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ROME (Reuters) - Italy's opposition Democratic Party elected three-time former minister Pier Luigi Bersani as its new leader on Sunday, in a vote overshadowed by the resignation of a centre-left regional governor amid a blackmail scandal.
In a Sunday poll, in which anyone over the age of 16 could vote, Bersani, 58, was chosen to lead a party riven by squabbling since being soundly defeated by Silvio Berlusconi's conservatives in last year's general election.
The vote came a day after Piero Marrazzo, the PD governor of the Lazio region around Rome, announced he was stepping aside amid an investigation into charges four policemen blackmailed him using a video allegedly showing him with a transsexual.
However, the scandal failed to dent voters' commitment and turnout was higher than predicted at more than 2.5 million voters, party officials said.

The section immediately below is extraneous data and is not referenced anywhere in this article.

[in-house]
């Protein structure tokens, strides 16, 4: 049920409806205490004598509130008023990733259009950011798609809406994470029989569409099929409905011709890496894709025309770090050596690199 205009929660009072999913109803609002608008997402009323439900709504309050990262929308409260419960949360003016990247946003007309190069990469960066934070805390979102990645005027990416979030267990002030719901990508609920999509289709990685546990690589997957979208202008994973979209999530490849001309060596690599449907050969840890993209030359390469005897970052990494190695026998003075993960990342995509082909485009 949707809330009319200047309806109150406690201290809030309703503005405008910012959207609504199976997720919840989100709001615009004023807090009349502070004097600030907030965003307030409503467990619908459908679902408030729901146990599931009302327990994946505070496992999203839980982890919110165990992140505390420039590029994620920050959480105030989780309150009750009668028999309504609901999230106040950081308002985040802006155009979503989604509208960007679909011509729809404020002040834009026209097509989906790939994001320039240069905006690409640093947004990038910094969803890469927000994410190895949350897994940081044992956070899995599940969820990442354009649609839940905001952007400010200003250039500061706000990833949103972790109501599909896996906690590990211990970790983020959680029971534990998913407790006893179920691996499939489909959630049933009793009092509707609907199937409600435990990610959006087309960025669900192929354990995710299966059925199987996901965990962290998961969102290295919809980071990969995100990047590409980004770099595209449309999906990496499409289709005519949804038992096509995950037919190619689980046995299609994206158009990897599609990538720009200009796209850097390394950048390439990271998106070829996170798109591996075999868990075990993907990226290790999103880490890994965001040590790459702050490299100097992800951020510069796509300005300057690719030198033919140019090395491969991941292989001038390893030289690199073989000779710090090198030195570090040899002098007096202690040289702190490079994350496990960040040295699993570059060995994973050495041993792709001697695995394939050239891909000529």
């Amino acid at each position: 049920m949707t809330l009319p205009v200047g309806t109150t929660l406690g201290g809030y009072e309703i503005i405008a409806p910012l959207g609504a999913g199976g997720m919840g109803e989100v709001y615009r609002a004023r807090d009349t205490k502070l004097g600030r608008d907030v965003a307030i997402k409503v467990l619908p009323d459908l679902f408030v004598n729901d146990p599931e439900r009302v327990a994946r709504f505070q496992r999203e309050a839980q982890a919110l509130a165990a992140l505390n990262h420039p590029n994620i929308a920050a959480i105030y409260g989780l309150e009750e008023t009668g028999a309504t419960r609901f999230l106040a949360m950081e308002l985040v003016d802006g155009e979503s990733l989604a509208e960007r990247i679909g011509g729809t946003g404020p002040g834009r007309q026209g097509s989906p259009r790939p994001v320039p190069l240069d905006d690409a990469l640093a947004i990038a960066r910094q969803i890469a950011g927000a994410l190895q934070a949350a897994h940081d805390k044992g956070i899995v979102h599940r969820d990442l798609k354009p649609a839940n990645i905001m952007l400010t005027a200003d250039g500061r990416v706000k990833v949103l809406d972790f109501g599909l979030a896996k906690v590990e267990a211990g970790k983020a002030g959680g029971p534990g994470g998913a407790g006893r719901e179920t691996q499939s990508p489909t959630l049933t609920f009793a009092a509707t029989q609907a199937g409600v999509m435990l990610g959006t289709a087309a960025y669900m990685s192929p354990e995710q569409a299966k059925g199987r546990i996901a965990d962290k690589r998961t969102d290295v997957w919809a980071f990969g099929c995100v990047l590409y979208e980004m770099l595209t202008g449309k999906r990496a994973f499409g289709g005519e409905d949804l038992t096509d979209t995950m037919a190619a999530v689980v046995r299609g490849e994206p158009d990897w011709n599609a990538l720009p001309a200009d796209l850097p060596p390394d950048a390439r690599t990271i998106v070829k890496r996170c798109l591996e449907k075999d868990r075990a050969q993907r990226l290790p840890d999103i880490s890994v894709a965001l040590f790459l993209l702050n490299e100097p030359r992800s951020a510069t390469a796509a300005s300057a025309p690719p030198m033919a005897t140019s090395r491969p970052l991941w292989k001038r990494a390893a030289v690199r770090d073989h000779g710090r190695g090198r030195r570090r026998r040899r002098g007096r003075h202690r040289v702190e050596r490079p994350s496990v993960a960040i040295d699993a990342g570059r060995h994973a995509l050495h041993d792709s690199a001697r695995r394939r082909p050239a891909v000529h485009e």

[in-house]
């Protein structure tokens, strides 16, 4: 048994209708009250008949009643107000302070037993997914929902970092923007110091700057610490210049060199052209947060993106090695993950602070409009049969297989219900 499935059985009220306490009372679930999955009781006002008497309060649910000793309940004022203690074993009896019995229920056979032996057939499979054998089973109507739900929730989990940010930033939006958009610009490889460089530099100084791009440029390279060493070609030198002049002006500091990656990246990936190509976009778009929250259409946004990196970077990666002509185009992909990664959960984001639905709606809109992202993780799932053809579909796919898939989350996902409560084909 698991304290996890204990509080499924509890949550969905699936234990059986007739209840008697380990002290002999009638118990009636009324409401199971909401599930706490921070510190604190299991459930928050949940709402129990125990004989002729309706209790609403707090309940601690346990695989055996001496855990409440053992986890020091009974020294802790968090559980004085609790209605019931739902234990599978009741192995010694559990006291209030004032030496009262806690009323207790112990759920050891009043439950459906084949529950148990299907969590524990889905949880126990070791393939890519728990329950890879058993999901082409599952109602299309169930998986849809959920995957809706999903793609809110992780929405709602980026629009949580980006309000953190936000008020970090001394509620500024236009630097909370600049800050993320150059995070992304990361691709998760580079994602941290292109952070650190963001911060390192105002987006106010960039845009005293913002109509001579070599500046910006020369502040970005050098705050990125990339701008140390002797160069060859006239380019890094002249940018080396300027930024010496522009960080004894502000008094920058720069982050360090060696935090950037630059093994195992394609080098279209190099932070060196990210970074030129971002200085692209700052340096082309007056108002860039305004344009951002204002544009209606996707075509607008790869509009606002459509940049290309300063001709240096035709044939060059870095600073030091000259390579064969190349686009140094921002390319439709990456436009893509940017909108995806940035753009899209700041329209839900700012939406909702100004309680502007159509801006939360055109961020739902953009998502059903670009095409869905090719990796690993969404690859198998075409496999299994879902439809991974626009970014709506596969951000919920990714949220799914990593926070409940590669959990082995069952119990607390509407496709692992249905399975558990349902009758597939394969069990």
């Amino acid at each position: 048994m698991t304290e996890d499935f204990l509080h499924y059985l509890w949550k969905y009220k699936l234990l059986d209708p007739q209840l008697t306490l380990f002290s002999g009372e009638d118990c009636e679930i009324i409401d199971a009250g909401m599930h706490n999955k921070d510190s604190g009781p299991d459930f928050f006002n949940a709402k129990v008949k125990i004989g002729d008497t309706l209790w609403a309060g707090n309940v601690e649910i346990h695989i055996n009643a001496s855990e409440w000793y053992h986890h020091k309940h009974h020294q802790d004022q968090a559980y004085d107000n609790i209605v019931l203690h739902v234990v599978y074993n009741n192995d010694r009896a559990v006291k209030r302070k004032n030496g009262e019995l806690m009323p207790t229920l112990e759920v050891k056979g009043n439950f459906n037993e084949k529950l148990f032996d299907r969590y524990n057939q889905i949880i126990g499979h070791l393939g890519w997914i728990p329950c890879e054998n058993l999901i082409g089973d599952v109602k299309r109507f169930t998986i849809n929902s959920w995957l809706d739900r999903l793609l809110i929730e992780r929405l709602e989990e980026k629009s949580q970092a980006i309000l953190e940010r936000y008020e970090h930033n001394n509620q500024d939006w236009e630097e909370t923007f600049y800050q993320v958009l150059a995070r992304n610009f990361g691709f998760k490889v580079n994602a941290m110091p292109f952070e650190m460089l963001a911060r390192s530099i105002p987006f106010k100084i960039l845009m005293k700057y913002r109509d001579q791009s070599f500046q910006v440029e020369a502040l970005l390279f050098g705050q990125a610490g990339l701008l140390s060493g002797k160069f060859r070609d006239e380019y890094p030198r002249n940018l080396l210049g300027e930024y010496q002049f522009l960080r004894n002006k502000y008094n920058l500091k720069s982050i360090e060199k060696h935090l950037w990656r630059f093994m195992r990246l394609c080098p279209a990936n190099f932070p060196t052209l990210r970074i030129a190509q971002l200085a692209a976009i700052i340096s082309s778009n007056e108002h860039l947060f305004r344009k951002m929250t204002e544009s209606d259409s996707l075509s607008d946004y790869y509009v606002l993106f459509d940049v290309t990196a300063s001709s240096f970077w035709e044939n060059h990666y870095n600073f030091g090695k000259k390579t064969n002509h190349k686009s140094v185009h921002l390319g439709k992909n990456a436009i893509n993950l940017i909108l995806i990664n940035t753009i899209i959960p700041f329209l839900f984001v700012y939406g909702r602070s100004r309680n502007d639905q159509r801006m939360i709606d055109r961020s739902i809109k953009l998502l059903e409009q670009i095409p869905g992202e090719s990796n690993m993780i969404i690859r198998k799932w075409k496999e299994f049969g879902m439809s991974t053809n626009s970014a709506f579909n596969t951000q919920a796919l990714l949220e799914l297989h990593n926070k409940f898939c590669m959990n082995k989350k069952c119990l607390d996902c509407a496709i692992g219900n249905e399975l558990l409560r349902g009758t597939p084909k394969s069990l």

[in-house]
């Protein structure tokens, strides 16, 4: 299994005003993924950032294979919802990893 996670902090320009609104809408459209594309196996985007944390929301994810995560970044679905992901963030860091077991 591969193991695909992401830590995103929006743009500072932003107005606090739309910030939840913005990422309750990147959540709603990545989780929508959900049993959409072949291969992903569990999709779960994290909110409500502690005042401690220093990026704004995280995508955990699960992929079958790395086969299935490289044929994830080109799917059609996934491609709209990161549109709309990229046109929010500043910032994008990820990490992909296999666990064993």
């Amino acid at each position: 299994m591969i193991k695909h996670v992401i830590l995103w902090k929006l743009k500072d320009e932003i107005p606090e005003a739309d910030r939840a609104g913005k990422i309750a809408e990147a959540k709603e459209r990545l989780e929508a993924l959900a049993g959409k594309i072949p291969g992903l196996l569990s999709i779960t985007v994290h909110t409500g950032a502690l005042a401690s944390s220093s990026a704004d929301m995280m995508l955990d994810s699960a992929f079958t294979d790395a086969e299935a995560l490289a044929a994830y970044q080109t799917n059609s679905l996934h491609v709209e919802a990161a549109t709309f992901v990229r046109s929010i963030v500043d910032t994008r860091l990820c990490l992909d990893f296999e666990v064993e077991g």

Final results were not expected until Monday but interim leader Dario Franceschini acknowledged Bersani had won a clear victory and he conceded defeat hours after polls closed.
"I will be my own style of leader, one that thinks the PD cannot be a one-man party," Bersani told journalists at PD headquarters. "A popular party must be a collective and that will be the key to my work."
Bersani, regarded as close to former PD leader and prime minister Massimo D'Alema, was regarded as the most traditionally left-wing of the candidates contesting the leadership.
He is also reportedly more open than Franceschini to forging alliances with other opposition parties, like the centrist Catholic UDC party.
The clear favourite to win the leadership, Bersani served as minister for economic development in former prime minister Romano Prodi's 2006-2008 government. He has also held the posts of industry and transport minister.
Franceschini had led the PD since former leader Walter Veltroni stepped down in February following a resounding regional election defeat in Sardinia by Berlusconi's party.
Berlusconi has often been on the defensive in recent months, due to sex scandals, judicial setbacks and most recently a row with Economy Minister Giulio Tremonti. However, a poll published Sunday showed his government enjoys a solid 44 percent approval rating.
(Editing by Robin Pomeroy)

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